Strawbery Banke, Inc., an organization taking its name from the earliest settlement, was formed by local citizens in 1958. One of its first actions was to get a New Hampshire law changed to permit restoration as a part of renewal. Until that time the law required that every building in a renewal area be demolished. Following that the Portsmouth Housing Authority as the local renewal agency acquired the land and buildings, arranged for the relocation of the residents, and handled the demolition or removal of several late nineteenth and twentieth century structures. The remaining buildings were then deeded to Strawbery Banke.
When Strawbery Banke opened to the public in 1965, Portsmouth began to rediscover the past it seemed to have left behind. That past has become a vital part of the modern city. The museum has become an important asset to the local economy and the major attraction for visitors to Portsmouth.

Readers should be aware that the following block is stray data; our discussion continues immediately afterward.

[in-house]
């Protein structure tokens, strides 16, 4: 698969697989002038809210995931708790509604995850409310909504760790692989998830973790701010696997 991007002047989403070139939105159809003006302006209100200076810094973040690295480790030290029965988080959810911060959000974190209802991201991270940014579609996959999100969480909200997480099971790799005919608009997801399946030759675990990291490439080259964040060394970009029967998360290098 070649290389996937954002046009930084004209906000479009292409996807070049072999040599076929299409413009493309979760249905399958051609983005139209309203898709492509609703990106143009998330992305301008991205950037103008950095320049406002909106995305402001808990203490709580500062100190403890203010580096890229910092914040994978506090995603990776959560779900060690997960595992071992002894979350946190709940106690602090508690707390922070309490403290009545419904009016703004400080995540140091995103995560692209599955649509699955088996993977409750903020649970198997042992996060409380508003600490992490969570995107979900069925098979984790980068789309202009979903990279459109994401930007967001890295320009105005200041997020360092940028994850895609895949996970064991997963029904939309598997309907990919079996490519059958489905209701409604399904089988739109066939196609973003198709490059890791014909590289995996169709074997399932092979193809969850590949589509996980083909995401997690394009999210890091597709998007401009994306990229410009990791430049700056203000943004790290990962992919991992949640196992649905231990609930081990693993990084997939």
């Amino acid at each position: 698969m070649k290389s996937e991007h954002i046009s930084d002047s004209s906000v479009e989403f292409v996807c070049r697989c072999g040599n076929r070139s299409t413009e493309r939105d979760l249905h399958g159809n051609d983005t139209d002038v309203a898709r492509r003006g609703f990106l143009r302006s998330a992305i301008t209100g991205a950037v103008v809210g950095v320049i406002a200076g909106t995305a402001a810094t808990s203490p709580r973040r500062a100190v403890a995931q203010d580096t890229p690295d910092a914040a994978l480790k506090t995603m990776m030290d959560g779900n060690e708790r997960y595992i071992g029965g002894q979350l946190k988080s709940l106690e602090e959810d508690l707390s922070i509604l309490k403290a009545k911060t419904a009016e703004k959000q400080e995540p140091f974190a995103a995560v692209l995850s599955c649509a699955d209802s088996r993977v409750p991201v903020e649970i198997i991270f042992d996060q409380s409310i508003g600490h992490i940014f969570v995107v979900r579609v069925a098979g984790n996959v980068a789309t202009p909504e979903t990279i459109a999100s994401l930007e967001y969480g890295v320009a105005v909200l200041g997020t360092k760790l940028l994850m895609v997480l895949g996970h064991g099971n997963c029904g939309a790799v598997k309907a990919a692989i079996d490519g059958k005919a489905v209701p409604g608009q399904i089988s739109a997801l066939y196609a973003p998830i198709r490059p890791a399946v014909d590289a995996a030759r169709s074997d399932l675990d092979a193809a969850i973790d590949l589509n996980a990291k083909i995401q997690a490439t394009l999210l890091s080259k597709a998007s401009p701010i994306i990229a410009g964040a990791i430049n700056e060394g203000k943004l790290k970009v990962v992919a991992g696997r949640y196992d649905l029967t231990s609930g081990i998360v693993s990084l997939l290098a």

Strawbery Banke has also helped reawaken the community to the importance of its local heritage. The evident care which many individuals are taking in the rehabilitation of older buildings, the refurbishing of Portsmouth's historic center Market Square, even the general sense of renewed vitality in the city all reflect the historical consciousness that has been raised in Portsmouth since people began to talk about Strawbery Banke in the late 1950s. The days when merchants watched down river for the sails of their ships are gone forever, but Portsmouth has regained its sense of individual identity.